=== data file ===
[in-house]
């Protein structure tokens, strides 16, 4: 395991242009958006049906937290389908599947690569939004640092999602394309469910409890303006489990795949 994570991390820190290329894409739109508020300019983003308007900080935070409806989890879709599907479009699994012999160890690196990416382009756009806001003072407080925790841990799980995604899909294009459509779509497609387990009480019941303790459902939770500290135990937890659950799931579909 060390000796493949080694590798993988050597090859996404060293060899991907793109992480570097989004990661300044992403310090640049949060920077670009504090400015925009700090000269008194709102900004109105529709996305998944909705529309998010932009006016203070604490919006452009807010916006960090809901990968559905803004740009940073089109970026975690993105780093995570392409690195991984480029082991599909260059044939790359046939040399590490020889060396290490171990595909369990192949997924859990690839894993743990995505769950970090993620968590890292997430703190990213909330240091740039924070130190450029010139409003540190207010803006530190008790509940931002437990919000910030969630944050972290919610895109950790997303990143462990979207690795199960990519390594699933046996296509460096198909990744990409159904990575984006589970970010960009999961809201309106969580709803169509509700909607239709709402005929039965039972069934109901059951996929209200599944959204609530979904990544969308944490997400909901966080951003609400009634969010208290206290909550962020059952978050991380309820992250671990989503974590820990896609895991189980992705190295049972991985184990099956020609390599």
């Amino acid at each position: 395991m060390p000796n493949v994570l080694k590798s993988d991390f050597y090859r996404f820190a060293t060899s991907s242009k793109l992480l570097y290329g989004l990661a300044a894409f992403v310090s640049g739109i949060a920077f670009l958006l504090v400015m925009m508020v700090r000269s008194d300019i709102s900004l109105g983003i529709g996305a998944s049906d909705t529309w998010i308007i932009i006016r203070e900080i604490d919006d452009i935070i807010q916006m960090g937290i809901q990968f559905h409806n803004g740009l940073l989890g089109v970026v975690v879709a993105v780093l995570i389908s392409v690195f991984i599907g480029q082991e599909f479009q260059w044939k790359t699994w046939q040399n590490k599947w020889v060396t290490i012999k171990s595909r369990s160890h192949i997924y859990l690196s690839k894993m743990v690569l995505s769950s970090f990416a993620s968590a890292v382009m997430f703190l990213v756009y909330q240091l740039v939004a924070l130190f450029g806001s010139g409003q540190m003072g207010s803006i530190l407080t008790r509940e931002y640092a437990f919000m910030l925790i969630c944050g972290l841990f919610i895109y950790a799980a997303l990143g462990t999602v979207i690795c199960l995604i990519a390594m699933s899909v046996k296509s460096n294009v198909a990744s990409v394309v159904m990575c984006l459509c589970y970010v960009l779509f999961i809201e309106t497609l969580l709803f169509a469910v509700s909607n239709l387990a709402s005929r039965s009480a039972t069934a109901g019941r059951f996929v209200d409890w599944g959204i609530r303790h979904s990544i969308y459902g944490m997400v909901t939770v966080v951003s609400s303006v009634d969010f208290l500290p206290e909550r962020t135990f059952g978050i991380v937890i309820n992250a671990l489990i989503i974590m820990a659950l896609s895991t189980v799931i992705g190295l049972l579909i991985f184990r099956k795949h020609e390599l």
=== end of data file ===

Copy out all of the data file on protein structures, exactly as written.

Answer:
[in-house]
């Protein structure tokens, strides 16, 4: 395991242009958006049906937290389908599947690569939004640092999602394309469910409890303006489990795949 994570991390820190290329894409739109508020300019983003308007900080935070409806989890879709599907479009699994012999160890690196990416382009756009806001003072407080925790841990799980995604899909294009459509779509497609387990009480019941303790459902939770500290135990937890659950799931579909 060390000796493949080694590798993988050597090859996404060293060899991907793109992480570097989004990661300044992403310090640049949060920077670009504090400015925009700090000269008194709102900004109105529709996305998944909705529309998010932009006016203070604490919006452009807010916006960090809901990968559905803004740009940073089109970026975690993105780093995570392409690195991984480029082991599909260059044939790359046939040399590490020889060396290490171990595909369990192949997924859990690839894993743990995505769950970090993620968590890292997430703190990213909330240091740039924070130190450029010139409003540190207010803006530190008790509940931002437990919000910030969630944050972290919610895109950790997303990143462990979207690795199960990519390594699933046996296509460096198909990744990409159904990575984006589970970010960009999961809201309106969580709803169509509700909607239709709402005929039965039972069934109901059951996929209200599944959204609530979904990544969308944490997400909901966080951003609400009634969010208290206290909550962020059952978050991380309820992250671990989503974590820990896609895991189980992705190295049972991985184990099956020609390599």
């Amino acid at each position: 395991m060390p000796n493949v994570l080694k590798s993988d991390f050597y090859r996404f820190a060293t060899s991907s242009k793109l992480l570097y290329g989004l990661a300044a894409f992403v310090s640049g739109i949060a920077f670009l958006l504090v400015m925009m508020v700090r000269s008194d300019i709102s900004l109105g983003i529709g996305a998944s049906d909705t529309w998010i308007i932009i006016r203070e900080i604490d919006d452009i935070i807010q916006m960090g937290i809901q990968f559905h409806n803004g740009l940073l989890g089109v970026v975690v879709a993105v780093l995570i389908s392409v690195f991984i599907g480029q082991e599909f479009q260059w044939k790359t699994w046939q040399n590490k599947w020889v060396t290490i012999k171990s595909r369990s160890h192949i997924y859990l690196s690839k894993m743990v690569l995505s769950s970090f990416a993620s968590a890292v382009m997430f703190l990213v756009y909330q240091l740039v939004a924070l130190f450029g806001s010139g409003q540190m003072g207010s803006i530190l407080t008790r509940e931002y640092a437990f919000m910030l925790i969630c944050g972290l841990f919610i895109y950790a799980a997303l990143g462990t999602v979207i690795c199960l995604i990519a390594m699933s899909v046996k296509s460096n294009v198909a990744s990409v394309v159904m990575c984006l459509c589970y970010v960009l779509f999961i809201e309106t497609l969580l709803f169509a469910v509700s909607n239709l387990a709402s005929r039965s009480a039972t069934a109901g019941r059951f996929v209200d409890w599944g959204i609530r303790h979904s990544i969308y459902g944490m997400v909901t939770v966080v951003s609400s303006v009634d969010f208290l500290p206290e909550r962020t135990f059952g978050i991380v937890i309820n992250a671990l489990i989503i974590m820990a659950l896609s895991t189980v799931i992705g190295l049972l579909i991985f184990r099956k795949h020609e390599l």